With all the amazing organizations Virginia Tech has, CWIB has a special place in our heart for our dedicated members. It may seem overwhelming finding your place here at school, but Lindsay Barnes tells the Chronicles that CWIB was the first organization she joined when she got to Tech. “CWIB gave me a lot of direction in terms of my major and the ability to get involved in something so early on,” Lindsay says. Even if you do not know other women in the organization at first, our members are always welcoming and eager to meet others! Grace Farmelo states that she “always ends up having a good time and talking to other women [she] has a lot in common with” at the variety of CWIB events. She loves the uplifting community CWIB is, and that she can attend events without the worry of not being able to connect with someone.

We all come to college looking to find resources that help us in our professional and personal endeavors. Ashley Mattson loves all the activities, workshops, and events CWIB gives us. The resources we provide are unlike other clubs’ and the possibility of advancement in leadership positions is quite evident. Shannon Kelly appreciates the growth opportunities in certain positions and the self-confidence you gain from being a part of committees. The fact that new leadership teams and committees can continue the work of the previous one represents the great passion we have for continuing the success of CWIB.

As for myself, I love that CWIB has helped me gain life skills such as collaborating with others, not being afraid to speak up, and making meaningful connections. I have leaped out of my shell since joining CWIB and I can see that many other women have too. No matter your major, professional goals, or collegiate stage of life, CWIB has something we all can take advantage of to better ourselves. I hope you feel the CWIB love after reading all these inspiring testimonials and don’t forget to do something kind for someone today, try something new, and spread the love you have for all the amazing women (and men!) in your life.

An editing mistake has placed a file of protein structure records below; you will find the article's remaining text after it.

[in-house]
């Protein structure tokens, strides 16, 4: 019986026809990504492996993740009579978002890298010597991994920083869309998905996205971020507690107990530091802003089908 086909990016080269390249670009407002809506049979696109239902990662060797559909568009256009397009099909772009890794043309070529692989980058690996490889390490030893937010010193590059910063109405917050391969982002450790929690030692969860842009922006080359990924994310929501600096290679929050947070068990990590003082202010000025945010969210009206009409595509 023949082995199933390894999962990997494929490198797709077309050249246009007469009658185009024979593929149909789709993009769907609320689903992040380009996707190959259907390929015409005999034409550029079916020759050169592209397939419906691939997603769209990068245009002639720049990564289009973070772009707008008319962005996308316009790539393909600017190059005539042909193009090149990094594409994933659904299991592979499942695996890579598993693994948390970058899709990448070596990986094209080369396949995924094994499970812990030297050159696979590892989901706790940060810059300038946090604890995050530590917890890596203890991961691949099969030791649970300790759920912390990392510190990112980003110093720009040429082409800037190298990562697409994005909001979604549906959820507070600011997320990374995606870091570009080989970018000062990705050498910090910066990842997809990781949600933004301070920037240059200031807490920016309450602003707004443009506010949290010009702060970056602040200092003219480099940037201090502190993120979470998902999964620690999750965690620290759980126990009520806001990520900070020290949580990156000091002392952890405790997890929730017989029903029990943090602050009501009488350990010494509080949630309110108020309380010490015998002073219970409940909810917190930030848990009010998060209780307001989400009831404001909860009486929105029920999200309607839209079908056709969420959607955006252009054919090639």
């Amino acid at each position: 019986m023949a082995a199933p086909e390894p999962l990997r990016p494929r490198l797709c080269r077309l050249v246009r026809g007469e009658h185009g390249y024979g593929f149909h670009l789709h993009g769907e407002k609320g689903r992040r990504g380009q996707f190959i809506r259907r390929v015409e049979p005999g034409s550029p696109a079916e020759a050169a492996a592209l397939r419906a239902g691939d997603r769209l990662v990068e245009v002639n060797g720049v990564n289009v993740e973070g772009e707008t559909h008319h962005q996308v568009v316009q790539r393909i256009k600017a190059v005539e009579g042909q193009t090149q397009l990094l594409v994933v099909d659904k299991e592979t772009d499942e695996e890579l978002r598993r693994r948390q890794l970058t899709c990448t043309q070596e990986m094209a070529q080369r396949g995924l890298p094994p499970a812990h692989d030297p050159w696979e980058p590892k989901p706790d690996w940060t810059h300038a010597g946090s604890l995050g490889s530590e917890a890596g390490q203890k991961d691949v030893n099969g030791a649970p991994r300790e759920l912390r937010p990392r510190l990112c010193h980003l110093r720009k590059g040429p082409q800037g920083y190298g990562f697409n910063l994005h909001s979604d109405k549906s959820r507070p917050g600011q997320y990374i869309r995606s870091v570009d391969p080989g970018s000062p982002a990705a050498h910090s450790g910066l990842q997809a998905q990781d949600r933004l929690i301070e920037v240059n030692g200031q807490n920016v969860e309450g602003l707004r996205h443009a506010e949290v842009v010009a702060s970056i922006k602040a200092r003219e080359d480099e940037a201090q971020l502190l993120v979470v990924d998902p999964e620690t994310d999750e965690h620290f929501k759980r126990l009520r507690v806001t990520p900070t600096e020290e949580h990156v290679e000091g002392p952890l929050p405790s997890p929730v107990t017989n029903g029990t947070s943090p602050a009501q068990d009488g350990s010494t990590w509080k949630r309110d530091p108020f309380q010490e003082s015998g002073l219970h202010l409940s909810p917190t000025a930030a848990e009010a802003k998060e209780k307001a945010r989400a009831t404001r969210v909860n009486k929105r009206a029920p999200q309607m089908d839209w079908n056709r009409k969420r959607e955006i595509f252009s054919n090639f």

By: Emma Harwood

 

Inspiration in the Mundane

With a new decade, year, and semester often comes hopes, dreams, and goals for the future. We write them down, make reminders, post about them, and the first few days go great. Then, reality hits and the classes we were so motivated for get a little boring or we find ourselves going to bed at 1:00am knowing we have an 8:00am. Suddenly, this semester looks just as stressful and sleep-deprived as the last one.

Often when the year starts going, obligations kick in and passions take a back seat. The “new year new me” wears off and sometimes all we can see in front of us are the due dates and an uncertain future. While the grind is good, we do not have to be a slave to it. There are always things you can do to give yourself a break and maybe help you feel a little less stuck. Here are just a few of them:

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Get back to what you loved as a kid 

It is all too easy to get lost in current obligations, majors, and classes that we forget what life looked like when it was simpler. Not only that, but what we did as kids often has a lot to do with our passions now. What did you do when you had time to do anything? I’ll bet if you liked to draw a lot as a kid, you might like to draw now. If there was a sport you played in high school or even a sport you quit before high school, chances are you would still have fun playing it now. Find a simple hobby that you love, and make time for it during the week!

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Remember that having fun doesn’t look the same for everyone

Like the extremely varied interests we had as kids, everyone’s idea of fun is different. It’s important to not get sucked into the idea that going out means having fun or hanging out with a large group of people means having fun. For some people, being surrounded by a ton of people or being able to get lost in a crowd is exactly what they need after a long week. But for others, going to Target alone (I mean when is Target not fun) or just spending time with a few friends can be just as fun. Decide what is fun for you and do that.